Eighteen-year-old Judith Finch gradually reveals the horror of her two-year disappearance in a stunning historical murder mystery and romance.
One summer four years ago, Judith Finch and her friend Lottie Pratt disappeared. After two years, only Judith returned. Lottie’s naked body was found in the river, and Judith stumbled back on her own, her appearance shocking the town—not just because she had returned, but that her tongue had been cut out, and she can’t tell anyone what happened to her. Illiterate, maimed, cursed, doomed to be an outsider but always and forever in love with Lucas Whiting, Judith finds a way to tell her story, saying, “I don’t believe in miracles, but if the need is great, a girl might make her own miracle,” and as her story unfolds, all the truth that’s in her is revealed. Set in what seems to be early-18th-century North America, the story is told through the voice inside Judith’s head—simple and poetic, full of hurt and yearning, and almost always directed toward Lucas in a haunting, mute second person. Every now and then, a novel comes along with such an original voice that readers slow down to savor the poetic prose. This is such a story.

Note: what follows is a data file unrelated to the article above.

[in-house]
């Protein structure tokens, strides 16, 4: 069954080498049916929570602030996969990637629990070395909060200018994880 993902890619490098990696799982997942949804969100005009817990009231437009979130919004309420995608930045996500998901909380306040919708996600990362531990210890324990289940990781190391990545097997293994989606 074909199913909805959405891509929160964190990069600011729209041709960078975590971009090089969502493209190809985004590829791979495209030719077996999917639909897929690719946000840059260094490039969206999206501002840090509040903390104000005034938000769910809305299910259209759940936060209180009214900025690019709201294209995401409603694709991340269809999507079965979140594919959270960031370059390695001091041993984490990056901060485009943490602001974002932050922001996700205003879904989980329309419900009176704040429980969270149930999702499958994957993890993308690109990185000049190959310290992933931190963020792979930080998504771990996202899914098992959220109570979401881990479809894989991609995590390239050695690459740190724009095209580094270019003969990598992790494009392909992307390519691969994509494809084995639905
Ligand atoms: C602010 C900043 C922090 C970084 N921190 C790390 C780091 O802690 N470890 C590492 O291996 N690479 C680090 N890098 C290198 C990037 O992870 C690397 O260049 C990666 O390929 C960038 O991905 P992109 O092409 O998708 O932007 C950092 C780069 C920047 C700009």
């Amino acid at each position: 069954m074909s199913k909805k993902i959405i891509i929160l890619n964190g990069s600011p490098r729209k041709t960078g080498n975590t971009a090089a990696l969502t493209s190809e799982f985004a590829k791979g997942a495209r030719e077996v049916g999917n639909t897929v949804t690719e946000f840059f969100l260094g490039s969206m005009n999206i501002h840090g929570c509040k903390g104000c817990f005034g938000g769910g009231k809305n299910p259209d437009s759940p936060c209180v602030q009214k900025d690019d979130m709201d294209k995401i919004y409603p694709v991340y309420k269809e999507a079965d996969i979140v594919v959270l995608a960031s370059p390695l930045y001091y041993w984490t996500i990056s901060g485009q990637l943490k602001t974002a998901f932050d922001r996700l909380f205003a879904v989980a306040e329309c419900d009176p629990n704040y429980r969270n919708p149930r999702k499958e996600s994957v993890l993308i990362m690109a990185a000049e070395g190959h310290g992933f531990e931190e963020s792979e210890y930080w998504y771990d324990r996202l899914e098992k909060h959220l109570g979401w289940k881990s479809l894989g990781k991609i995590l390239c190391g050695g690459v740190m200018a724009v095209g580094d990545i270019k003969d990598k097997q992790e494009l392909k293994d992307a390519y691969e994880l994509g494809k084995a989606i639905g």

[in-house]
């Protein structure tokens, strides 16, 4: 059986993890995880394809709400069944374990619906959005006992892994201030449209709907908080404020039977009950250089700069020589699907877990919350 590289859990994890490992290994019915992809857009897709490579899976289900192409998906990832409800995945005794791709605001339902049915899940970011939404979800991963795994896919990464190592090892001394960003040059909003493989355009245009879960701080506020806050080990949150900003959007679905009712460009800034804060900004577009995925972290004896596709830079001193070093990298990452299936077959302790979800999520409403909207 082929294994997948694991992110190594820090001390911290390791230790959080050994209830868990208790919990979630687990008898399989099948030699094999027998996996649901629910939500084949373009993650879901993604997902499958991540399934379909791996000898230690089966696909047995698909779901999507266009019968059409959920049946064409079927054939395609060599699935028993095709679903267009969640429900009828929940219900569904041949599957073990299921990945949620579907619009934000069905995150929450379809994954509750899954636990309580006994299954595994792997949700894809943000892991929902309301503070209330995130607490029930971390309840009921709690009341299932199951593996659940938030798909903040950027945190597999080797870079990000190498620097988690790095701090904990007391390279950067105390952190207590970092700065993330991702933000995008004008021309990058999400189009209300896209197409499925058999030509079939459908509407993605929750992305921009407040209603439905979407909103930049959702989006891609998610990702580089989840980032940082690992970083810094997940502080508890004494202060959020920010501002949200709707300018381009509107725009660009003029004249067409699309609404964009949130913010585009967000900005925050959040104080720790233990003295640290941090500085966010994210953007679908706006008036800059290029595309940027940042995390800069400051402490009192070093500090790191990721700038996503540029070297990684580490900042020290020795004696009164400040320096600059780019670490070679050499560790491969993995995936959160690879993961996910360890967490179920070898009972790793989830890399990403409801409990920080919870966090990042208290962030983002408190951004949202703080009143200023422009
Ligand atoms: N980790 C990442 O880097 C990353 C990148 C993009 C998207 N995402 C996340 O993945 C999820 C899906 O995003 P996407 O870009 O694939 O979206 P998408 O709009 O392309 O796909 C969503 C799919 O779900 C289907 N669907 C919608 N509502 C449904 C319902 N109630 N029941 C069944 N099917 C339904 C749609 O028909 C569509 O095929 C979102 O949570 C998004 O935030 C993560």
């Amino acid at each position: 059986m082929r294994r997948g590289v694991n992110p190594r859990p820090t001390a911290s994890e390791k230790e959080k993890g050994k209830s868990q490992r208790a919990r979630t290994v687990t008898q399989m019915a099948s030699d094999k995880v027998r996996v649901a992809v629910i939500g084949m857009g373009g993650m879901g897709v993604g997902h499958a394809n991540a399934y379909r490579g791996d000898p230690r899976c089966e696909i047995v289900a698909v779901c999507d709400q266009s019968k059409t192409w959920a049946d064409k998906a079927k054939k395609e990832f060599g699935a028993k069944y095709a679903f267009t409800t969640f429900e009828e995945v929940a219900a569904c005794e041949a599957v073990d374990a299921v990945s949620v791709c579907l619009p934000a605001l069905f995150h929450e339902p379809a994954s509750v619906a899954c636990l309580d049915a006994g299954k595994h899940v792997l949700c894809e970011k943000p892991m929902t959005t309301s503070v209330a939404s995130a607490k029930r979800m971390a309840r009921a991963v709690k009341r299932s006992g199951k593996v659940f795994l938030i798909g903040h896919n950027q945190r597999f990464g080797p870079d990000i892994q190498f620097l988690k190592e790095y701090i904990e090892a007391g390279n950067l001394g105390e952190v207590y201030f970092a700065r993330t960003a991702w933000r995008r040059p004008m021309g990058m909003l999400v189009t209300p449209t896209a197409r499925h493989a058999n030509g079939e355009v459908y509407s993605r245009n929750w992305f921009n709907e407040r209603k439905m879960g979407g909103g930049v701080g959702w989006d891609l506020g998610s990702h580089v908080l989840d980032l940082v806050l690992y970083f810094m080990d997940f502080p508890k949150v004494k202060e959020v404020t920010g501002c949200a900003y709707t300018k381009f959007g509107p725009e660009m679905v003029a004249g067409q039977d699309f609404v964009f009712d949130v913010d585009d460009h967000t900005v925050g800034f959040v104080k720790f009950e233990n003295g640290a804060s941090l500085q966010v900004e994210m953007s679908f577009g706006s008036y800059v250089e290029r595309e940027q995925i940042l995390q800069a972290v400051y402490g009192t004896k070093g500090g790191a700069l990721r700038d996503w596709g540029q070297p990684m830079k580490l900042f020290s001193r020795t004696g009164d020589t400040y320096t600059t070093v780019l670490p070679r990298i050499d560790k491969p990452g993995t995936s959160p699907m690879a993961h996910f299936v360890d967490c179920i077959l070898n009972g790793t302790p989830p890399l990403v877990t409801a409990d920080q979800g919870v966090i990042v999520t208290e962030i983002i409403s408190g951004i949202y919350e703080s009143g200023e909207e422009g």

A tale of uncommon elegance, power and originality. (Historical thriller. 12 & up)